Ok, not really summer camp. I'm off to the HOW Design Conference, this year in Boston. I try to go every year. Thankfully, now that I'm a HOW Ambassador, it's been every year for a while. The first one I attended (back in 1994!) changed my life, lit me on fire. I had no idea what I didn't know!
Every year I meet up with my extended family, my HOW family. We're all in design-related fields, and we all get it. We're birds of a feather! There's a lot of hugs, lots of laughter, and yes, even a few serious conversations about what we can do as designers to change the world for the better. Yeah, we're those kinds of people.
I know that the only things I'm responsible for—truly in control of—are my words and my actions. That's all I have to make waves in the world. And in my circle of influence, which is about a five-foot radius around me, I want to have as many people as I can, spreading as much good juju as I can, so that the ripples of positivity and love go farther and do more. Attending HOW makes it super easy. Being a HOW Ambassador makes it super fun.
I'll tell you all about it when I get back. I hope to see you there! =)
You've probably asked, "How do I find the right clients?" I've asked myself this same question a hundred times.
This past weekend I had an epiphany. It's so simple, but I realized that not everyone knows this.
The question, "How do I find the right clients?" is NOT the question you should be asking. Not at first, anyway. Because having success with your freelance business is rarely just about finding the right clients.
Announcing that "finding the right client" is the only thing your business needs for success is like deciding to buy a house without doing your research. Then just driving along, seeing a pretty house, and deciding that's the one without knowing the really important answers… Like the asking price… Like what shape the foundation is in… Like what the neighborhood is like, school district, average utility bills, annual taxes… You get the idea.
I'm convinced it's about everything BUT finding the right clients.
There are so many things that must be in place before you even think about getting in front of the right client. Things like figuring out who exactly that ideal client is and, more importantly, why you think they're ideal… Like what specific problems or pain points you're solving for them… Like charging what you're actually worth, and being able to educate your clients on the value you bring to the table… Like presenting yourself as the expert you are, in person and across your entire online footprint… Like having a solid brand that not only reflects you and working with you, but that speaks to and attracts more ideal clients…
Here are some examples of what I'm talking about…
Let's say you're a photographer who's willing to photograph anyone with a budget, but really loves product photography. You continually accept work that doesn't thrill you, and therefore shows in your photos… they're good, just not amazing. You finally get in front of someone who needs product photography, and instead of showing the amazing work you love to do, you spend most of your time explaining why your portfolio shows weddings, sports and senior photos. Your ideal client has dismissed the idea of working with you.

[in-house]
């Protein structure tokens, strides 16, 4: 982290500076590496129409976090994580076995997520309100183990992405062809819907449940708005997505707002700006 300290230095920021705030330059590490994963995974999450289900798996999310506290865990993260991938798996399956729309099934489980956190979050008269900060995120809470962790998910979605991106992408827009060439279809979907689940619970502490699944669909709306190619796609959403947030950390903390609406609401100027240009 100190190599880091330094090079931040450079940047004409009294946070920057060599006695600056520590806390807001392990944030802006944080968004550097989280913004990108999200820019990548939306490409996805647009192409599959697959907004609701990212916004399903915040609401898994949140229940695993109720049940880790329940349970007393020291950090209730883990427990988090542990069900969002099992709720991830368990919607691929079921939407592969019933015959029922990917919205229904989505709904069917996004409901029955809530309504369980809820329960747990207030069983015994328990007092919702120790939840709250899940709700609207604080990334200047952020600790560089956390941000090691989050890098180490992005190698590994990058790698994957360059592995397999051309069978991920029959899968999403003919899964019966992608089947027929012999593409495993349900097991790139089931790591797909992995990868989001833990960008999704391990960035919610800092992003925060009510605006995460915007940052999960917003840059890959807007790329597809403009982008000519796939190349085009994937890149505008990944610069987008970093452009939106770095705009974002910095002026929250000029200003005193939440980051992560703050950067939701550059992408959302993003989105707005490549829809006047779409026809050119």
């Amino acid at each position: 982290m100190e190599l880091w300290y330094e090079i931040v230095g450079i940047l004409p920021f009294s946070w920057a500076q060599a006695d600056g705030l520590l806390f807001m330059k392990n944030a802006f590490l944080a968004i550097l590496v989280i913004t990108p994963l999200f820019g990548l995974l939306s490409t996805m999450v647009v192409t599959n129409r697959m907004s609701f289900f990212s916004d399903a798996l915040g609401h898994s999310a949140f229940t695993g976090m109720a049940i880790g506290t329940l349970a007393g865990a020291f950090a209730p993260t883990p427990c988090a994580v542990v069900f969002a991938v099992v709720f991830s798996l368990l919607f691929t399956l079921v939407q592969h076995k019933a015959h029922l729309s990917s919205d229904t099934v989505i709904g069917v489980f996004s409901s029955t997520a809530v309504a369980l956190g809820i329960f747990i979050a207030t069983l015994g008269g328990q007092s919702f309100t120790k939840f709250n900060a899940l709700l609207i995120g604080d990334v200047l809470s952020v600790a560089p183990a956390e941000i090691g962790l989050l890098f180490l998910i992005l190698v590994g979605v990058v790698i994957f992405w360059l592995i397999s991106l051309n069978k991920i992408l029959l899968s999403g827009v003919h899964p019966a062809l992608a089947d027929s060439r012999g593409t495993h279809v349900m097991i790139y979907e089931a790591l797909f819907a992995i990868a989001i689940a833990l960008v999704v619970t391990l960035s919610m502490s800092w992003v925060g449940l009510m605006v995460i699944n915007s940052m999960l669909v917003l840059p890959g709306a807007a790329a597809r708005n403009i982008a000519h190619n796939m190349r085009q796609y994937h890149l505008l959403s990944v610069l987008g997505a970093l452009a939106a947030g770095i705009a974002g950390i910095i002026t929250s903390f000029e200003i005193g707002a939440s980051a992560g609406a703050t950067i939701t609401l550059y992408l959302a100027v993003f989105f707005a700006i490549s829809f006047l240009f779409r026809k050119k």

Let's say you're a writer who is an expert at disseminating complex information into marketing copy, and you even have some samples to show. You finally get in front of what you think of as your ideal client, but you struggle to explain clearly why you and this client are a perfect match. Your ideal client has dismissed the idea of working with you.
Let's say you're a web developer who can create amazing websites that get results. You meet someone at a networking event that fits your ideal client profile. You try to make them understand that they really need to hire you to refresh their outdated website, but they balk at your price, convinced they shouldn't pay that much. You feel defensive when you explain your pricing and it shows your lack of confidence in what you charge. Your ideal client has dismissed the idea of working with you.
Let's say you're a graphic designer who can design circles around the other designers you know. You get wind of a client you know needs you and can afford you. But when you meet in person, your confidence comes across as arrogance. Your ideal client has dismissed the idea of working with you.
See what I mean?
Yes, getting in front of the right people should, indeed, be your goal—but just one goal along with getting all the other things in place first.
Your success is about everything else AND THEN finding the right clients.
I know what it's like to struggle with this very issue. I've had to learn it the hard way (like all things, grrrr). That's where I come in; I help you learn the easy way, so you can grow the successful freelance business you want.
Let me know when you're ready to start--I'm here for you!
Thanks for reading! Good juju to you! =)
Well, speaking of connection, my phone crashed and died this weekend. Poor thing, three years old and worked hard from day one! It just kept restarting. Wandering forever in a startup loop. I know I've felt that way before. Have you?
The replacement phone is scheduled to arrive Tuesday (thankfully I've got full coverage on my phone), and I'm feeling a bit out of sync and unconnected. How will I ever get all my contacts re-entered if they weren't backed up? I'll find out soon.